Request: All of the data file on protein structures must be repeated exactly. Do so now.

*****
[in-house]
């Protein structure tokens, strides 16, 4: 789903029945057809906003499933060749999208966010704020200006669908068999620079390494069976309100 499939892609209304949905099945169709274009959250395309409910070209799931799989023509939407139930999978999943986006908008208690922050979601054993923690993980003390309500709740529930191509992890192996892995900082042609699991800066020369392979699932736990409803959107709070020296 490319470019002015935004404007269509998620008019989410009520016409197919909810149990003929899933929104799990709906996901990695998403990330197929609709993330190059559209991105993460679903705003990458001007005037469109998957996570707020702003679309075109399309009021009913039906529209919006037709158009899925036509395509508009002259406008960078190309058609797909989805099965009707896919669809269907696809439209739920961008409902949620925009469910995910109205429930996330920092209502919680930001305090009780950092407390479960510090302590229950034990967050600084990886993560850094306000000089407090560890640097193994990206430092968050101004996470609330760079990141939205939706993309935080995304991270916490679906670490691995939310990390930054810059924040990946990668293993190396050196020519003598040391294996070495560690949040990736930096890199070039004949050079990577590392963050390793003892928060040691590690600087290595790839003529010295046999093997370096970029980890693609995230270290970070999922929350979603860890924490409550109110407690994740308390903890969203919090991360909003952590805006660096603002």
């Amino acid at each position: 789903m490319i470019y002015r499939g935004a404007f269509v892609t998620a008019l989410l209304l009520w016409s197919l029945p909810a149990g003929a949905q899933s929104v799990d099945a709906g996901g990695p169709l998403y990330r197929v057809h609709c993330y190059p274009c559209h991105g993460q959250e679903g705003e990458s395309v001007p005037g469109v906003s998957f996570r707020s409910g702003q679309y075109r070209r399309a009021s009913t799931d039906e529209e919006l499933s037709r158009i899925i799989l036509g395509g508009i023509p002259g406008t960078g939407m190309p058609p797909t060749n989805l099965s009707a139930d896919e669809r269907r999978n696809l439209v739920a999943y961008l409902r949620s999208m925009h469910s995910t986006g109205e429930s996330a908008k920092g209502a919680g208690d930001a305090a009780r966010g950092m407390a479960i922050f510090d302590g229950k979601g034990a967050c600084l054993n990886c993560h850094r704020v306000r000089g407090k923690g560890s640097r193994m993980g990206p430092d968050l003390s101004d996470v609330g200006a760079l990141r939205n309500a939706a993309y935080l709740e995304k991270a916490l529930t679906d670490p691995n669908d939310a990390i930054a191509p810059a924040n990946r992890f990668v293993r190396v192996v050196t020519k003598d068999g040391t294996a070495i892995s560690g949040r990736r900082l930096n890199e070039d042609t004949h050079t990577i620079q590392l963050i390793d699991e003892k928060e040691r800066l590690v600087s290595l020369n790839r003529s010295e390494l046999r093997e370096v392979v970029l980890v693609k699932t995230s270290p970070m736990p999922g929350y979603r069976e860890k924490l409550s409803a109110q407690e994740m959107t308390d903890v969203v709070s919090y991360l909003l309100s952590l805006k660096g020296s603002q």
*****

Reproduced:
[in-house]
């Protein structure tokens, strides 16, 4: 789903029945057809906003499933060749999208966010704020200006669908068999620079390494069976309100 499939892609209304949905099945169709274009959250395309409910070209799931799989023509939407139930999978999943986006908008208690922050979601054993923690993980003390309500709740529930191509992890192996892995900082042609699991800066020369392979699932736990409803959107709070020296 490319470019002015935004404007269509998620008019989410009520016409197919909810149990003929899933929104799990709906996901990695998403990330197929609709993330190059559209991105993460679903705003990458001007005037469109998957996570707020702003679309075109399309009021009913039906529209919006037709158009899925036509395509508009002259406008960078190309058609797909989805099965009707896919669809269907696809439209739920961008409902949620925009469910995910109205429930996330920092209502919680930001305090009780950092407390479960510090302590229950034990967050600084990886993560850094306000000089407090560890640097193994990206430092968050101004996470609330760079990141939205939706993309935080995304991270916490679906670490691995939310990390930054810059924040990946990668293993190396050196020519003598040391294996070495560690949040990736930096890199070039004949050079990577590392963050390793003892928060040691590690600087290595790839003529010295046999093997370096970029980890693609995230270290970070999922929350979603860890924490409550109110407690994740308390903890969203919090991360909003952590805006660096603002």
């Amino acid at each position: 789903m490319i470019y002015r499939g935004a404007f269509v892609t998620a008019l989410l209304l009520w016409s197919l029945p909810a149990g003929a949905q899933s929104v799990d099945a709906g996901g990695p169709l998403y990330r197929v057809h609709c993330y190059p274009c559209h991105g993460q959250e679903g705003e990458s395309v001007p005037g469109v906003s998957f996570r707020s409910g702003q679309y075109r070209r399309a009021s009913t799931d039906e529209e919006l499933s037709r158009i899925i799989l036509g395509g508009i023509p002259g406008t960078g939407m190309p058609p797909t060749n989805l099965s009707a139930d896919e669809r269907r999978n696809l439209v739920a999943y961008l409902r949620s999208m925009h469910s995910t986006g109205e429930s996330a908008k920092g209502a919680g208690d930001a305090a009780r966010g950092m407390a479960i922050f510090d302590g229950k979601g034990a967050c600084l054993n990886c993560h850094r704020v306000r000089g407090k923690g560890s640097r193994m993980g990206p430092d968050l003390s101004d996470v609330g200006a760079l990141r939205n309500a939706a993309y935080l709740e995304k991270a916490l529930t679906d670490p691995n669908d939310a990390i930054a191509p810059a924040n990946r992890f990668v293993r190396v192996v050196t020519k003598d068999g040391t294996a070495i892995s560690g949040r990736r900082l930096n890199e070039d042609t004949h050079t990577i620079q590392l963050i390793d699991e003892k928060e040691r800066l590690v600087s290595l020369n790839r003529s010295e390494l046999r093997e370096v392979v970029l980890v693609k699932t995230s270290p970070m736990p999922g929350y979603r069976e860890k924490l409550s409803a109110q407690e994740m959107t308390d903890v969203v709070s919090y991360l909003l309100s952590l805006k660096g020296s603002q």